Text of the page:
James Halliday’s Winery of the Year award coincides with the 60th anniversary of Jim Barry Wines, making it an especially significant event for this Clare Valley producer. In looking at the story of Jim Barry Wines over time, a lot has happened since the purchase of that first vineyard back in 1959. Beginning with humble aspirations to grow and sell grapes, the late Jim Barry could never have guessed how his small family business would grow – from one vineyard to 10, including some of oldest vines in the region, and with a raft of highly-rated red and white wines. Today, Jim Barry Wines is one of the Clare Valley’s most successful wineries, with shiraz, cabernet sauvignon and riesling the long-term heroes of the range, and the Greek white variety assyrtiko the new star of its stable. Read on to hear what James has to say about his Winery of the Year.
James Halliday on his Winery of the Year
The Jim Barry story has echoes of times past when Jim enrolled at Roseworthy Agricultural College to study oenology. During 1946 (the third year of the degree course) he gained work experience, choosing the Clarevale Cooperative. Later that year he became the Cooperative’s first qualified winemaker, the Clare Valley’s likewise (and just the 17th in Australia).
While working at Clarevale, Jim met Nancy; six weeks later, they were engaged, and they married in 1950. They purchased their first property on the northern outskirts of the Clare township in 1959, planting 32ha with the intention of selling the grapes. Three sons, Peter, John and Mark, and three daughters, Susan, Julie and Dianne, changed their perspective.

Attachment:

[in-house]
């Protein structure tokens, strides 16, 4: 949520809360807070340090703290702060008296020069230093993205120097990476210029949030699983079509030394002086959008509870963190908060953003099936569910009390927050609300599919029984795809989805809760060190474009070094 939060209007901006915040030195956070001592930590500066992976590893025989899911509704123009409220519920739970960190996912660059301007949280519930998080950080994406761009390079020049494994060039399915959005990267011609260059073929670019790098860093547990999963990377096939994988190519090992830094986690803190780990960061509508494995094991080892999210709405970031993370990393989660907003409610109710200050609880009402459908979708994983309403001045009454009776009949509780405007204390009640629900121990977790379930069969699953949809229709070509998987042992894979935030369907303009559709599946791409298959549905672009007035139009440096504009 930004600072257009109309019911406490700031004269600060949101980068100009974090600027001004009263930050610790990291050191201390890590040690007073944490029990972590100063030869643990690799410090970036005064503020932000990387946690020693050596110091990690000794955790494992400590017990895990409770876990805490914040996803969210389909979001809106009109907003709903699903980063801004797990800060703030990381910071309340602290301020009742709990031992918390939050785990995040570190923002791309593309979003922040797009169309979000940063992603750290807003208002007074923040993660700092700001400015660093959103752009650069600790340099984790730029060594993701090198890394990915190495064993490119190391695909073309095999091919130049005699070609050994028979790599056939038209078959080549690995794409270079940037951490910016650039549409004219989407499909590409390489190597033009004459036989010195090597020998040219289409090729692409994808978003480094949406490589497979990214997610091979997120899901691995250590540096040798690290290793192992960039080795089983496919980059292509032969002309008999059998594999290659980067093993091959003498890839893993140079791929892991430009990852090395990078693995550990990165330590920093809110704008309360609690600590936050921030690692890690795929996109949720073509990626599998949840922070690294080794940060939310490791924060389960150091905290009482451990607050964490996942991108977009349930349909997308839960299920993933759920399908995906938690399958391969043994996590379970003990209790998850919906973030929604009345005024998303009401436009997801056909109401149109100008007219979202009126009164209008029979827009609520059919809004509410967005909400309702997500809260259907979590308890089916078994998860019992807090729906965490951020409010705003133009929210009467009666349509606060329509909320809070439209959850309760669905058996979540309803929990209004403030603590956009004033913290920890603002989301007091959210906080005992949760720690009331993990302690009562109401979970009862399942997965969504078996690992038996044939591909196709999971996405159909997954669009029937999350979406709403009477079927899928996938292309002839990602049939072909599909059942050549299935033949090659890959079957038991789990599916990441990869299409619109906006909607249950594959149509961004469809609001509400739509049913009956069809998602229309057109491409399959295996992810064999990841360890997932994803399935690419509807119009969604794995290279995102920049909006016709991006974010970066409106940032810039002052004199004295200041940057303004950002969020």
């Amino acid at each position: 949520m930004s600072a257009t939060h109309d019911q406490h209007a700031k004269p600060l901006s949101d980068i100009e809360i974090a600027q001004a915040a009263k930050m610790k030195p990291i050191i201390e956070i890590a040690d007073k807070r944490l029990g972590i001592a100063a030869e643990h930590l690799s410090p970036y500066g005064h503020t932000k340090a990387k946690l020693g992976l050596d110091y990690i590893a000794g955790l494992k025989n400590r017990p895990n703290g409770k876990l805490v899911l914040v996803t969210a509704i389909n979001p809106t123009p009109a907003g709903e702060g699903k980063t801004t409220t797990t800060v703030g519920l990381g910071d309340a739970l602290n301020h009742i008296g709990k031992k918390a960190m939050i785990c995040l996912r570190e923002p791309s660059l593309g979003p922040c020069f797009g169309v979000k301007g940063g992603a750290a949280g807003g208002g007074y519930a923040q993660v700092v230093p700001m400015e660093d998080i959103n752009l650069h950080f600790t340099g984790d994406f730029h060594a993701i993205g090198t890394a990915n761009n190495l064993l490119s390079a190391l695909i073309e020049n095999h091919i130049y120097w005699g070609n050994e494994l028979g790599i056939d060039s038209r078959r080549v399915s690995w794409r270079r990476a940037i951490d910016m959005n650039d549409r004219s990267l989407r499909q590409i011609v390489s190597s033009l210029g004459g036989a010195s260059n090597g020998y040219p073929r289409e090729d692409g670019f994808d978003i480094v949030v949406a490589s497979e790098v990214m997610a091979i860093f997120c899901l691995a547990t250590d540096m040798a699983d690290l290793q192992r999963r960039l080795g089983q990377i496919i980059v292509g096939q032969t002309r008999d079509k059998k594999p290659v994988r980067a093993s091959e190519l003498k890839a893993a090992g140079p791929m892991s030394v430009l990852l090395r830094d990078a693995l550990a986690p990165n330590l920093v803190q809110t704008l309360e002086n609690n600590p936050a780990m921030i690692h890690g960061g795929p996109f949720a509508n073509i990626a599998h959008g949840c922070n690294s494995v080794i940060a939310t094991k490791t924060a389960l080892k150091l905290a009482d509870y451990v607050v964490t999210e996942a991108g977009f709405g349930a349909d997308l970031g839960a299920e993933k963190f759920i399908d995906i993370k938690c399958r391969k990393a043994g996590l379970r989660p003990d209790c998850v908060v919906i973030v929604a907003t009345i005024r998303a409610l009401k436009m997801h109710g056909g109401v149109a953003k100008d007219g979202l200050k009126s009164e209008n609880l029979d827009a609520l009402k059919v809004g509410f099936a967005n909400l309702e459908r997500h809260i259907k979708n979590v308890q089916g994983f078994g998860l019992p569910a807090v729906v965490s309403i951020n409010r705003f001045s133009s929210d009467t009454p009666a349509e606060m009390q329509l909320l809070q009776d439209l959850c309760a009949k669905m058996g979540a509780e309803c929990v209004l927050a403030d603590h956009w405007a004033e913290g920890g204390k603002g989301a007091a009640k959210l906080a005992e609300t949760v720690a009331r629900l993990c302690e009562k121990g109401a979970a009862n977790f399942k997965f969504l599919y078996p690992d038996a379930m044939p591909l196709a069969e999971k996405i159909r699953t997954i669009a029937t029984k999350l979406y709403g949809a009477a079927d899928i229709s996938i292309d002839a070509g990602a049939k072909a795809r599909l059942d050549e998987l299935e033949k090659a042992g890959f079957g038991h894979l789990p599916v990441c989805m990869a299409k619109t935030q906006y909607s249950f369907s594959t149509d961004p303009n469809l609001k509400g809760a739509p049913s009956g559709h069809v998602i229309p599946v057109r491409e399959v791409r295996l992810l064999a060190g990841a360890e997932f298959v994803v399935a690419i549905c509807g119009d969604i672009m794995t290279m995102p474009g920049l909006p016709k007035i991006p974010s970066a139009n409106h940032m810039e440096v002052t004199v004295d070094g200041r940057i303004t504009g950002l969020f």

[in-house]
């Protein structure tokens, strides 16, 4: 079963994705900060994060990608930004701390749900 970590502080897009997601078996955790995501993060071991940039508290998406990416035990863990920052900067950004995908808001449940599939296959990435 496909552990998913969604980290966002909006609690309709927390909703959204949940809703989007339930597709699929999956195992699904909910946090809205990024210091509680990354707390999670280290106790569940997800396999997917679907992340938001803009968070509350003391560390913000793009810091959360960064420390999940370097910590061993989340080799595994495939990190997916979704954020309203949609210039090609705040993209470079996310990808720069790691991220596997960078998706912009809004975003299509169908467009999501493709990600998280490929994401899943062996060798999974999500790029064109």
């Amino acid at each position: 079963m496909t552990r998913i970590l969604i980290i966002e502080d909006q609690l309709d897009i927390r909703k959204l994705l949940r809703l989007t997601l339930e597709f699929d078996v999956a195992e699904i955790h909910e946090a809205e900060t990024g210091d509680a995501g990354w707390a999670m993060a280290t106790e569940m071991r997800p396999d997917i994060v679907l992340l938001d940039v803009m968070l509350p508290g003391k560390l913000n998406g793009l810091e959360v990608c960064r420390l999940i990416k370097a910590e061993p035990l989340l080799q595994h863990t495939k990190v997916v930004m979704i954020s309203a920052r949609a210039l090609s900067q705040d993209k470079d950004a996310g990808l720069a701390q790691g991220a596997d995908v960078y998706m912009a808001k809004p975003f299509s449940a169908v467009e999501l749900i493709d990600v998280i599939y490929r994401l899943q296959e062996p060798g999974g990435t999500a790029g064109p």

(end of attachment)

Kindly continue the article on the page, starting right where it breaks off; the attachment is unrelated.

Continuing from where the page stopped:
Increased income also played its part when Bill Taylor approached Jim seeking help in the establishment of his new 440-acre vineyard and winery.
Over the years, Jim and Nancy assembled 10 vineyards, covering 240 hectares and differing terroirs, and began producing their own wines, with their sons working in various roles and their daughters in sales and marketing.
Jim Barry Wines has established a second-to-none hold on Clare Valley riesling.
Peter and brothers John and Mark made a coup of major significance when they purchased the Florita Vineyard in 1986. The timing was exquisite, the price (from the Barry point of view) likewise. The one problem was that Leo Buring had registered the trademark ‘The Florita’ in 1946, and the Barrys had to wait until 2004 to obtain ownership of ‘The Little Flower’ (the English translation of the Spanish Florita).
Jim Barry Wines has established a second-to-none hold on Clare Valley riesling; it swept all the riesling classes at the 2018 Clare Valley Wine Show. It also produces cabernet sauvignon from a 13.3ha block in Coonawarra purchased and planted in 1978.
Its most recent move was to go through the tortuous path of importing the first rootlings of assyrtiko, a white variety from the Greek island of Santorini, where it grows on pumice stone soils and withstands winds that blow incessantly every summer. It shows real promise and will be the last vine standing if the climate Armageddon strikes the Clare Valley.
Previous ‘Winery of the Year’ recipients were Paringa Estate (2007), Balnaves of Coonawarra (2008), Brookland Valley (2009), Tyrrell’s (2010), Larry Cherubino Wines (2011), Port Phillip Estate/Kooyong (2012), Kilikanoon (2013), Penfolds (2014), Hentley Farm Wines (2015), Tahbilk (2016), Mount Pleasant (2017), Mount Mary (2018) and Seville Estate (2019).
This extract is from the 2020 Halliday Wine Companion guide, published by Hardie Grant and available at all good bookstores.